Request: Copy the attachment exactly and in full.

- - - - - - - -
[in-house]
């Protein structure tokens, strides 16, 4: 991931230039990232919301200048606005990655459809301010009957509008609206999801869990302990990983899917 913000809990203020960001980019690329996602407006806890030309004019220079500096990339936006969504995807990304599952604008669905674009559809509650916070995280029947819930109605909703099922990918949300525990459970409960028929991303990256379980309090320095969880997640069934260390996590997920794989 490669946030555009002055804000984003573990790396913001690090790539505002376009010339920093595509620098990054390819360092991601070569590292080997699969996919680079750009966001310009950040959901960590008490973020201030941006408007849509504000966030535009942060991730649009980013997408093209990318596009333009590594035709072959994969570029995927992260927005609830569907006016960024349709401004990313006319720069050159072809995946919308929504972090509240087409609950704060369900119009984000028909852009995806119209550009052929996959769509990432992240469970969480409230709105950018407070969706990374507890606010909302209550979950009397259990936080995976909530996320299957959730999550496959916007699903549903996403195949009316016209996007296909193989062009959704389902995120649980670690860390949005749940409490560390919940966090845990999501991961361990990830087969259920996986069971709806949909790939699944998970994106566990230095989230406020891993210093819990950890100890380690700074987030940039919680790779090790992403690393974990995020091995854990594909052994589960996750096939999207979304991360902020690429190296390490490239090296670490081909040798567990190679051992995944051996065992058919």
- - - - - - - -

[in-house]
């Protein structure tokens, strides 16, 4: 991931230039990232919301200048606005990655459809301010009957509008609206999801869990302990990983899917 913000809990203020960001980019690329996602407006806890030309004019220079500096990339936006969504995807990304599952604008669905674009559809509650916070995280029947819930109605909703099922990918949300525990459970409960028929991303990256379980309090320095969880997640069934260390996590997920794989 490669946030555009002055804000984003573990790396913001690090790539505002376009010339920093595509620098990054390819360092991601070569590292080997699969996919680079750009966001310009950040959901960590008490973020201030941006408007849509504000966030535009942060991730649009980013997408093209990318596009333009590594035709072959994969570029995927992260927005609830569907006016960024349709401004990313006319720069050159072809995946919308929504972090509240087409609950704060369900119009984000028909852009995806119209550009052929996959769509990432992240469970969480409230709105950018407070969706990374507890606010909302209550979950009397259990936080995976909530996320299957959730999550496959916007699903549903996403195949009316016209996007296909193989062009959704389902995120649980670690860390949005749940409490560390919940966090845990999501991961361990990830087969259920996986069971709806949909790939699944998970994106566990230095989230406020891993210093819990950890100890380690700074987030940039919680790779090790992403690393974990995020091995854990594909052994589960996750096939999207979304991360902020690429190296390490490239090296670490081909040798567990190679051992995944051996065992058919």